Groupthink

by Don Boudreaux on November 29, 2015

in Myths and Fallacies, Terrorism

A danger of collectivism of any sort – from formal collectivism such as state-imposed communism to informal and less-obvious forms of collectivism, such as gathering statistics on a nation’s “balance of trade” – is that it clouds thinking.  Collectivism not only masks differences that distinguish individuals who comprise whatever group is constructed, in whatever fashion, into some collective, it also causes people too easily to attribute thought and action to the group rather than to the individuals who make-up the group.

Last night at dinner the discussion turned to the hideous Planned Parenthood shooting in Colorado.  My close and wise friend Lyle Albaugh observed that many “Progressives” tend to lump together into a fictional collective all people with some anti-government views.  So when a middle-aged white male violently attacks an institution, such as Planned Parenthood, that is an icon of the “Progressive” left, left-wing commenters, along with others with left-wing sympathies, often lump all limited- and anti-government folk together into some fictional group that is feared to be especially prone to commit violence of the sort that occurred last week in Colorado.  (Remember how, just after Rep. Gabrielle Giffords was shot in Tucson in 2011 Paul Krugman blamed right-wing ideology for the crime?)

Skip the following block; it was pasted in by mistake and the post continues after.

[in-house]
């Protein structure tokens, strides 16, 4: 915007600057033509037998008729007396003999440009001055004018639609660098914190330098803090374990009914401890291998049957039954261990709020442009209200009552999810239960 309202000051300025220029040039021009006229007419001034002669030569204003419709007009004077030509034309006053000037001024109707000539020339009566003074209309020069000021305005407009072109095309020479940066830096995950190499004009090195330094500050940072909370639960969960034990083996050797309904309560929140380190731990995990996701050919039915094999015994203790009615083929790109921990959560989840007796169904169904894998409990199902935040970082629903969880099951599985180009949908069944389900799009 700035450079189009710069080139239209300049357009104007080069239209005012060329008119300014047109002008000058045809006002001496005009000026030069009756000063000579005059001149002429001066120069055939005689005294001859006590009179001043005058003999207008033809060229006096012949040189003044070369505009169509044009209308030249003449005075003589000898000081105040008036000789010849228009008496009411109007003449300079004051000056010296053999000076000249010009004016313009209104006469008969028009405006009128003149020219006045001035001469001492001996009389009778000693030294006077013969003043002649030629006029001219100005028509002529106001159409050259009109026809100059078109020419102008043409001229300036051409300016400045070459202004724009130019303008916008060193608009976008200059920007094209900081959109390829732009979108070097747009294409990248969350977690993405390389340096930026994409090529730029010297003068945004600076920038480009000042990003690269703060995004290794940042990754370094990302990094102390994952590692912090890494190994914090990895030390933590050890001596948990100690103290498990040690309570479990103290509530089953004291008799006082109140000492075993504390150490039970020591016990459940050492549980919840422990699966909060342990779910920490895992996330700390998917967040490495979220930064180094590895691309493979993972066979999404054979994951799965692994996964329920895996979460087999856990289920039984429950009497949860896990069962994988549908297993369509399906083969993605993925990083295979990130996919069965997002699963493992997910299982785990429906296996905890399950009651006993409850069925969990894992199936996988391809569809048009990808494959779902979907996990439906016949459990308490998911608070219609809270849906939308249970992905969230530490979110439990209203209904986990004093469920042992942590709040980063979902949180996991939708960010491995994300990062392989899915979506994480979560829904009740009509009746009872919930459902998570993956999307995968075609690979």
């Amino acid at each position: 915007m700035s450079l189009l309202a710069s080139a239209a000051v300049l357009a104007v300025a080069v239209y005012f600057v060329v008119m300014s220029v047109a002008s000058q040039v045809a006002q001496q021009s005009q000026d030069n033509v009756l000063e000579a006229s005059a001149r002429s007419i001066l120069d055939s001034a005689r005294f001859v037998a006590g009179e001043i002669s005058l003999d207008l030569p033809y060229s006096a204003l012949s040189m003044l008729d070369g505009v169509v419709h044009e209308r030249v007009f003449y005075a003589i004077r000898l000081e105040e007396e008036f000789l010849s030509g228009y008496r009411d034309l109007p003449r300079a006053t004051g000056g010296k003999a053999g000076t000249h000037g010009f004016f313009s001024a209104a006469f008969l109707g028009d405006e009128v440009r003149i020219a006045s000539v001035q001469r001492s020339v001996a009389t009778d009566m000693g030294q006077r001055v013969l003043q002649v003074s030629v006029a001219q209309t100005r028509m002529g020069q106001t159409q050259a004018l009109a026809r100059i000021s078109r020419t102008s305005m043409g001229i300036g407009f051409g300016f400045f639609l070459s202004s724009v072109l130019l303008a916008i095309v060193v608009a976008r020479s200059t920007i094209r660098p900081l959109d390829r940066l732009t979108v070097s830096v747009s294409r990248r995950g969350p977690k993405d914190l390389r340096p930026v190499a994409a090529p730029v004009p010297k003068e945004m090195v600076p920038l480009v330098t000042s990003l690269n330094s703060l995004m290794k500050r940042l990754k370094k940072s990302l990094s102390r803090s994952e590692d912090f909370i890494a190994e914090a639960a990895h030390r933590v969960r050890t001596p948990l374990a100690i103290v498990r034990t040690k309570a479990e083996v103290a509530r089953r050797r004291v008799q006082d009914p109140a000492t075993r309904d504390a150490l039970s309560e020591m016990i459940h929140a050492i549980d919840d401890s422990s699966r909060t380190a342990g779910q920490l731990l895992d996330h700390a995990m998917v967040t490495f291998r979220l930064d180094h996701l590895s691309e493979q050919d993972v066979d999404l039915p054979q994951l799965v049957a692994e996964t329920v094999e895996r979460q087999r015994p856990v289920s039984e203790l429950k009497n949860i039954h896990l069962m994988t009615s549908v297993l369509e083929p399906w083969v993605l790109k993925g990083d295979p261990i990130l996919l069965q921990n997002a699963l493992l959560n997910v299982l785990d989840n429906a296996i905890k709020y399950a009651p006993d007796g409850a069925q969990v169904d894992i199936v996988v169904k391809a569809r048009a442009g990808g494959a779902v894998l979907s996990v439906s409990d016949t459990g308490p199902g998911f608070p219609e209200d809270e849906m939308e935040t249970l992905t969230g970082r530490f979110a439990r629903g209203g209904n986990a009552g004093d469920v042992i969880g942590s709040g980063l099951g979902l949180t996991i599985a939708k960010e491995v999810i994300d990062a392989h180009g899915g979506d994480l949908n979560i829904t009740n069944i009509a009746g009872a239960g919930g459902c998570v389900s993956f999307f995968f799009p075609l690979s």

But Lyle’s point was not to criticize the groupthink of the left (although he is, of course, wisely critical of it); it was instead to criticize the groupthink of the right.  Lyle – a white, middle-age, entrepreneurial, upper-middle-class, straight, former-Marine, libertarian American – lamented what he imagined many Muslims (and even people who appear to be Muslim) are surely suffering today in the West.  “They” (say many on the right) did this terrible thing to “us.”  So all “they” – all people who practice a particular religion or who appear to be kinda, sorta like people who practice a particular religion – are lumped together by many, especially on the right, into a group and demonized.

Groupthink is so easy.  And it makes relatively easy ‘solutions’ appear – but such appearances are mirages, for the group itself is a fiction.  (“Some individuals espousing what they call Islam commit horrible crimes” = “Islam bad.”  How is this illogic different from “Some individuals espousing what they call limited-government commit horrible crimes” = “Limited-government ideology bad”?)

Of course there are ideologies and religions that inspire particular beliefs and actions.  No one denies this reality.  But Lyle’s wise point – made to people who, as a group (!), are decidedly on that part of the political spectrum commonly called “right” – is that people on the right who are content to overgeneralize about Muslims and Middle-Easterners have no right to gripe about “Progressives'” frequent wrongheaded overgeneralizations about people on the right.

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